If nobody does their job right, and disaster ensues, who should pay for the sins of all?
That is the predicament now confronting the mortgage industry, where it has become clear that many billions of dollars in home loans were sold, guaranteed and rated as safe without anyone bothering to examine whether the loans were made with due regard for the rules.
You can make a case — call it the caveat emptor case — that no one should be able to recover any losses they suffered from loans that went bad. If they had performed even rudimentary checks before the loans were made, sold, rated, insured or securitized, it’s very likely that big problems would have been visible before disaster hit. There would have been fewer bad loans and many fewer foreclosures.
That case is not, however, showing any sign of prevailing as legal battles increase in number. Instead, it appears that big banks will be compelled to pay for their own sins as well as the sins of others.
Already the four big commercial banks — JPMorgan Chase , Bank of America , Wells Fargo and Citigroup — have taken losses of $9.8 billion on loans they have repurchased or expect to be forced to repurchase. Moshe Orenbuch, an analyst at Credit Suisse, says he thinks that figure will rise to $20 billion or $30 billion before the wave is over. Other analysts think the number could be significantly higher.
Even now, long after we learned just how bad the underwriting standards were, it is surprising to see how bad many of these loans were. In the second quarter, Wells Fargo repurchased $530 million of mortgage loans. It concluded those loans were worth, on average, a little less than half their face value.
Wells says it has the right to recover some of that from the companies that sold it the loans. Unfortunately, “due primarily to the financial difficulties of some correspondent lenders, we typically recover on average approximately 50 percent from these lenders,” Wells added in a filing with the Securities and Exchange Commission.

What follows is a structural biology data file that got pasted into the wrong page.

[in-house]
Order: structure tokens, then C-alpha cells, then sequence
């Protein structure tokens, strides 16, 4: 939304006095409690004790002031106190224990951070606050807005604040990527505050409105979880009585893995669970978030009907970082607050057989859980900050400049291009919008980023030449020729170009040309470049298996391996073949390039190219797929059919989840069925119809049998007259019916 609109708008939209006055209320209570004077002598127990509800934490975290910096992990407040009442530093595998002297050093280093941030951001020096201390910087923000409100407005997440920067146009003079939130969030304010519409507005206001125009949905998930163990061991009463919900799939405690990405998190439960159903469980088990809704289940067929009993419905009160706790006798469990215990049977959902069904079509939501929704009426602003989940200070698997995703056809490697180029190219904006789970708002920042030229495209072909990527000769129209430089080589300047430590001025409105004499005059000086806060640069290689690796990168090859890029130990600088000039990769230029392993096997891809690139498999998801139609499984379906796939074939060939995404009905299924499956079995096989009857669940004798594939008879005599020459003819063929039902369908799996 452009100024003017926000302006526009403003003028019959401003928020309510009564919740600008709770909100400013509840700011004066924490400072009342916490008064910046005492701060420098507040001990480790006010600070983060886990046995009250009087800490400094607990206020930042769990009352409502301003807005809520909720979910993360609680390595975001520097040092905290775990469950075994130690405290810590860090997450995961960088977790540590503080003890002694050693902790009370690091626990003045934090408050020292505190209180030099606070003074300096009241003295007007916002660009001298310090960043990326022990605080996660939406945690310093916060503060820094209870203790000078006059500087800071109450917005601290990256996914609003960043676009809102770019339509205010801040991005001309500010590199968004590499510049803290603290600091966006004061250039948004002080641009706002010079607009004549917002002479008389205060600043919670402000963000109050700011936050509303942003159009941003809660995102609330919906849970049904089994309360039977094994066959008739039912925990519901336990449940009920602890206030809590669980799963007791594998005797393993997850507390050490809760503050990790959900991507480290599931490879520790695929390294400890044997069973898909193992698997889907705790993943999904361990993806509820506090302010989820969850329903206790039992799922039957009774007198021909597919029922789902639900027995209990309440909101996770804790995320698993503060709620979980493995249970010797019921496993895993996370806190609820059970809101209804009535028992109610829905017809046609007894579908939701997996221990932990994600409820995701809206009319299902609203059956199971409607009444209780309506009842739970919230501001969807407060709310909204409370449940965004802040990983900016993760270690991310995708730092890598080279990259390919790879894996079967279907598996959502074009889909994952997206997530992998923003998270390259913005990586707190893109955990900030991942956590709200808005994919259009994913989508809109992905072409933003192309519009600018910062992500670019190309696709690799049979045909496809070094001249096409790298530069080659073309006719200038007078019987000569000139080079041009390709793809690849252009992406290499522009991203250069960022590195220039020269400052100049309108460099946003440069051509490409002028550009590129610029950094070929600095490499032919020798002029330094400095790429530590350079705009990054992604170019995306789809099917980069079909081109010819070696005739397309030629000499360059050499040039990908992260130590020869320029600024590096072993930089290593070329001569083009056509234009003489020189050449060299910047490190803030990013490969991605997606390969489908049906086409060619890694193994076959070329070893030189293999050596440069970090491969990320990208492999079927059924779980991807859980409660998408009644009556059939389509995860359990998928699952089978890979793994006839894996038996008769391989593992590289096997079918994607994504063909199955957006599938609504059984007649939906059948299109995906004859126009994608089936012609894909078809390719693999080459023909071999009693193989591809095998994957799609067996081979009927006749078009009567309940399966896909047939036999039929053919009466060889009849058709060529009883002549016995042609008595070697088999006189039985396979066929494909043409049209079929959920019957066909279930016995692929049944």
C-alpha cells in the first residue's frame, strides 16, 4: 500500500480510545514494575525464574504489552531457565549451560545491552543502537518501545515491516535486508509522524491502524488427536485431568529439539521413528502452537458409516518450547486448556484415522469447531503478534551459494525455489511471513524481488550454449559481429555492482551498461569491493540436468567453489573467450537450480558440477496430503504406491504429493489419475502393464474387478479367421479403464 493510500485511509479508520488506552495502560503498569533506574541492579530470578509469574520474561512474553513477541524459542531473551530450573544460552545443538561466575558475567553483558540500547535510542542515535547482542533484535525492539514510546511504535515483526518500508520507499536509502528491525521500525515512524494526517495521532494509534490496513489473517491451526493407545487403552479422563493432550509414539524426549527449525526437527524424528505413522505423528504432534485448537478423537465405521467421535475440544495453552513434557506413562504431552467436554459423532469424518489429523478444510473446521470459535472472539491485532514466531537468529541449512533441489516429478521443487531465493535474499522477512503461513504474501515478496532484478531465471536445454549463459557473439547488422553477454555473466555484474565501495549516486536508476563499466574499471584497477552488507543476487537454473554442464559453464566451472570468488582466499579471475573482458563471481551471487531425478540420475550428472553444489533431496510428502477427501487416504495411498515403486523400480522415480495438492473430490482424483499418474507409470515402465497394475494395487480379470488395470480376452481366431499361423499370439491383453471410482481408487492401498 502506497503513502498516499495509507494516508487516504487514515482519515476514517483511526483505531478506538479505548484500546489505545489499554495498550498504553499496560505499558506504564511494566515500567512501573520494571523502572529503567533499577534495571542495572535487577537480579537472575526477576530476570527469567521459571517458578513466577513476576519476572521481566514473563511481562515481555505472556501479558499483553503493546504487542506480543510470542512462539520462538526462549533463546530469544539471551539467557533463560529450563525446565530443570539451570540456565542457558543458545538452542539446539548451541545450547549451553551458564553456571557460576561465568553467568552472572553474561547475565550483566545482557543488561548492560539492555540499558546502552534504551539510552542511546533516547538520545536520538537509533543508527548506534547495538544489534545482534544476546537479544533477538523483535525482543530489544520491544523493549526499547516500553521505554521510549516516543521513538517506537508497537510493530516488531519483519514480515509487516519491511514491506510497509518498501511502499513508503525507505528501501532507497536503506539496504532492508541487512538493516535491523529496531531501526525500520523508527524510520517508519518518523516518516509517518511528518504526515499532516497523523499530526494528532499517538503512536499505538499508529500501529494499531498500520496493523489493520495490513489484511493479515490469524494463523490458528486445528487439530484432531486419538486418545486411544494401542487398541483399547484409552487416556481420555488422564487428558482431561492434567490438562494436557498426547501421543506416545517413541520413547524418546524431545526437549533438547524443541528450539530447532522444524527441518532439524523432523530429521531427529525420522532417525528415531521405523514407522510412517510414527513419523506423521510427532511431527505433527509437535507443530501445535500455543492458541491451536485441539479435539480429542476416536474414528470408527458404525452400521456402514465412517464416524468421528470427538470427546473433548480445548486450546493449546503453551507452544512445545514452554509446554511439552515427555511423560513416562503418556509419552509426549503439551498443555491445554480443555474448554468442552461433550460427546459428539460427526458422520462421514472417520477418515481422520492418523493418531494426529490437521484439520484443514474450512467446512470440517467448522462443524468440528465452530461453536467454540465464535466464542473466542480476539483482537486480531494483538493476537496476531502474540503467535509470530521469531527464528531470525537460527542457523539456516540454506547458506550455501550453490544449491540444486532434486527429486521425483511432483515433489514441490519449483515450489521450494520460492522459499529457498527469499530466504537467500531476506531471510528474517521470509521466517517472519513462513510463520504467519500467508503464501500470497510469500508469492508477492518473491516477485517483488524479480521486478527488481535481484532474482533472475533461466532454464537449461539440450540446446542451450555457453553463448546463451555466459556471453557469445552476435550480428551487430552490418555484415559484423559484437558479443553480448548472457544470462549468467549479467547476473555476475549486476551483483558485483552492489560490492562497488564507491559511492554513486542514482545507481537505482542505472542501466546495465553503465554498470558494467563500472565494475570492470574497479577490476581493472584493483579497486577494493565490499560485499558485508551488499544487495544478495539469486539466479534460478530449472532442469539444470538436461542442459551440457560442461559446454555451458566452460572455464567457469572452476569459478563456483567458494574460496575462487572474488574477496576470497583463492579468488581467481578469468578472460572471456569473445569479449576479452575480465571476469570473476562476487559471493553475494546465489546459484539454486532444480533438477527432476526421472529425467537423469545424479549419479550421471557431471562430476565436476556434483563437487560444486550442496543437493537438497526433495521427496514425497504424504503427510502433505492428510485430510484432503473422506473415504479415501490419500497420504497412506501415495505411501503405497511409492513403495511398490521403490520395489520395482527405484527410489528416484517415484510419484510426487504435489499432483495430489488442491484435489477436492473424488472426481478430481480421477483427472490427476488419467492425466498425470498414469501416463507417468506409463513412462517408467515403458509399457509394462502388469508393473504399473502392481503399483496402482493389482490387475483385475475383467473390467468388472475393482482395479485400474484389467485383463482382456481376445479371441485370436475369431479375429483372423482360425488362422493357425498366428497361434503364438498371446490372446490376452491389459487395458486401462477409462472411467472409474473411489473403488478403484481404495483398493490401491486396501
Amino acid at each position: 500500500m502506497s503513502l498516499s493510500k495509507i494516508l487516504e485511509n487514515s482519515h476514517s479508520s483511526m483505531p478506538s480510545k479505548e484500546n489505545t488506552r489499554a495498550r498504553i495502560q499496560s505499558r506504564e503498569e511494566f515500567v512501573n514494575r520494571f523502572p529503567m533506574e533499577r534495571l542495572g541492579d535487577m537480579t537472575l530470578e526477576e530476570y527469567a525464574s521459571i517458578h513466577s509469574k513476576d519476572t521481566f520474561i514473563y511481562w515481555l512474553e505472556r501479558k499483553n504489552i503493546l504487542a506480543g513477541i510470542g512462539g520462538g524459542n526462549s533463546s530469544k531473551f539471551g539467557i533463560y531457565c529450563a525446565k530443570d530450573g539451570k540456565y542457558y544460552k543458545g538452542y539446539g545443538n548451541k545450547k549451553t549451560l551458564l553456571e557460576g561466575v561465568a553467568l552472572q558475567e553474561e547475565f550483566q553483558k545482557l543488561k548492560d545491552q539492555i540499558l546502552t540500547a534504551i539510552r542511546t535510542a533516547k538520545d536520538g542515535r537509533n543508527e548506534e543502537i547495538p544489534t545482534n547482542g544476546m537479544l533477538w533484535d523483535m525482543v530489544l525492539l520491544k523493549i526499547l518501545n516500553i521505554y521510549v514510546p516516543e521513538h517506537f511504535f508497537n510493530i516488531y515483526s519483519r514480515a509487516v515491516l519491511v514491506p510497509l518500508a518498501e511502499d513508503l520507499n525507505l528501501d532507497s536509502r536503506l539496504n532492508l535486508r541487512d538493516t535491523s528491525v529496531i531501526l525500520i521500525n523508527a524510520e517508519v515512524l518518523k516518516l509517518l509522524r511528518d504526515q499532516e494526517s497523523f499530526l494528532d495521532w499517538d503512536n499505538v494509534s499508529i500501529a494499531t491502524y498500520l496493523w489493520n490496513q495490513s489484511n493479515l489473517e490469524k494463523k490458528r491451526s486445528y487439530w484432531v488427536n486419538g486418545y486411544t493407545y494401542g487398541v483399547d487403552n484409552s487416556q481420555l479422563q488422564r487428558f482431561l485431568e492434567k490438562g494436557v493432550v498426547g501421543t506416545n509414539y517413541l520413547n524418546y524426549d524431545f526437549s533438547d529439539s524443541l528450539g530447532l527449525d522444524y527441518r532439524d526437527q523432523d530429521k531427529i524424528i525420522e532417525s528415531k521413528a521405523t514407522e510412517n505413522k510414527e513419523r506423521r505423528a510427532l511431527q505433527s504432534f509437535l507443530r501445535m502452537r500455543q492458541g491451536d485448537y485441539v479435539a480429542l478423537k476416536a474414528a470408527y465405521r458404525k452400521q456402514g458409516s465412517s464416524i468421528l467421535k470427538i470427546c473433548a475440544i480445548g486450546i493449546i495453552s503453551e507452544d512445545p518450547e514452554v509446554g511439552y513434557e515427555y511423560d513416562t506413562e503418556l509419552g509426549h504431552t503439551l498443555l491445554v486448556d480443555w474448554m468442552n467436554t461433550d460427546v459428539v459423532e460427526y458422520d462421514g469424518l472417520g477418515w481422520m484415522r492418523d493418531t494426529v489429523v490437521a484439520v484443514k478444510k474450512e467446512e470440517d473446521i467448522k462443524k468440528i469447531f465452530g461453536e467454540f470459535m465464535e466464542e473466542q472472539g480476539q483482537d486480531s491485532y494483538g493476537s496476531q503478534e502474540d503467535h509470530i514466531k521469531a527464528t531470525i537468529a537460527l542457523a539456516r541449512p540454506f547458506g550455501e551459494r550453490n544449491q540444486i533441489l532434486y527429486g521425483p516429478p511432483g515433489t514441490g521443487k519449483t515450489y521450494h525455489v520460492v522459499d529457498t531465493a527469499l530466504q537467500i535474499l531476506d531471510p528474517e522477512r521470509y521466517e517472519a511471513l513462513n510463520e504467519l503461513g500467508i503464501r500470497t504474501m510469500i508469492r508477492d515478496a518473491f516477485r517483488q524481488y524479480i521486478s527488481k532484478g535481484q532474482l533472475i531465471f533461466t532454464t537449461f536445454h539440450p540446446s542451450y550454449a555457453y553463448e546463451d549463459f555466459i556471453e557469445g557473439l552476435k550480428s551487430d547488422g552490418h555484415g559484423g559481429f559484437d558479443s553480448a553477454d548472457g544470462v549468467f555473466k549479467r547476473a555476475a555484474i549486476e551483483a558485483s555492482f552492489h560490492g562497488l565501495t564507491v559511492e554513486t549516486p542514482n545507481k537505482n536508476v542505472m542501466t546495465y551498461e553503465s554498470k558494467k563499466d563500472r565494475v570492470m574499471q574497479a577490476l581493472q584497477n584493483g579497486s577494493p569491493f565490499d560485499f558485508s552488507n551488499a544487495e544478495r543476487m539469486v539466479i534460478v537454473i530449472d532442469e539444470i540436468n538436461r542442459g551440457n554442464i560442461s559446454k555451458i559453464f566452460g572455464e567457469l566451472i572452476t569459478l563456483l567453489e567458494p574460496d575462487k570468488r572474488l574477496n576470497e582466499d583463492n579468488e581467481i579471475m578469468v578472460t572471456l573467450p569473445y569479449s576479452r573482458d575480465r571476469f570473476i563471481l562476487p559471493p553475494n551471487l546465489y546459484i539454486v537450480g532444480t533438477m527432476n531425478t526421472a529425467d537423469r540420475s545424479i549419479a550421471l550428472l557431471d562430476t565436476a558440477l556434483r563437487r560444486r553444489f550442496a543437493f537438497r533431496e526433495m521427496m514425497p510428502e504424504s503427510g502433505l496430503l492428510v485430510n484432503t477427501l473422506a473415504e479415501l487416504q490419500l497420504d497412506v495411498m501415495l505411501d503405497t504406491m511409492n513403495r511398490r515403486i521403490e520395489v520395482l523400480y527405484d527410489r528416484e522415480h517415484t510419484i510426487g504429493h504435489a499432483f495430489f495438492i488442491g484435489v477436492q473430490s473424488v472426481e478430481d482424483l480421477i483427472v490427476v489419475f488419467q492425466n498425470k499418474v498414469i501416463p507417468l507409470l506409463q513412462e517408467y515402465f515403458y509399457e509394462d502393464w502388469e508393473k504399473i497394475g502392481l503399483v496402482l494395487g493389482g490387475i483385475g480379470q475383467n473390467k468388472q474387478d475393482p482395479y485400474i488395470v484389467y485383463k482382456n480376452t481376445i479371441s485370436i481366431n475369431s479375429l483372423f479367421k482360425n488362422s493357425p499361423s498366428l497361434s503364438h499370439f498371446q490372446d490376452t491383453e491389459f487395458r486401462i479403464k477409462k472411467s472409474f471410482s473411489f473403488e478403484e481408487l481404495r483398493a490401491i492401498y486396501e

So far, most of the money the banks have paid has gone to Fannie Mae and Freddie Mac, which used to be government-sponsored enterprises and now, after the bailouts, are government-controlled. But even though they have collected billions, Fannie and Freddie are getting increasingly frustrated with the banks for what they see as foot-dragging.
Freddie, in its quarterly report filed this month, said it was now requiring banks “to commit to plans for completing repurchases, with financial consequences or with stated remedies for noncompliance, as part of the annual renewals of our contracts with them.”
A spokesman for Freddie would not say just what those remedies or financial consequences might be. But any bank that wants to keep offering mortgages must have contracts with Fannie and Freddie. Tying the repurchases to contract renewals could be a strong bargaining chip.
The mortgages sold to Fannie and Freddie were supposed to conform to specified requirements. Those requirements did get weaker as the credit bubble intensified — a fact some bankers privately mutter the government now wants to forget — but they were still of higher quality than many mortgages sold into private securitizations.
Those securitizations are the subject of demands for mortgage repurchases made by monoline insurers like MBIA and Ambac , which erred in promising to make the payments if the securitizations did not have enough money from payments by borrowers.
When MBIA began making such claims last year, it seemed a little presumptuous. In its suits, it admitted it did virtually no due diligence to assess the quality of the loans it was insuring. Instead, it said it had relied on the representations and warranties made by banks and brokerage firms that bought the insurance.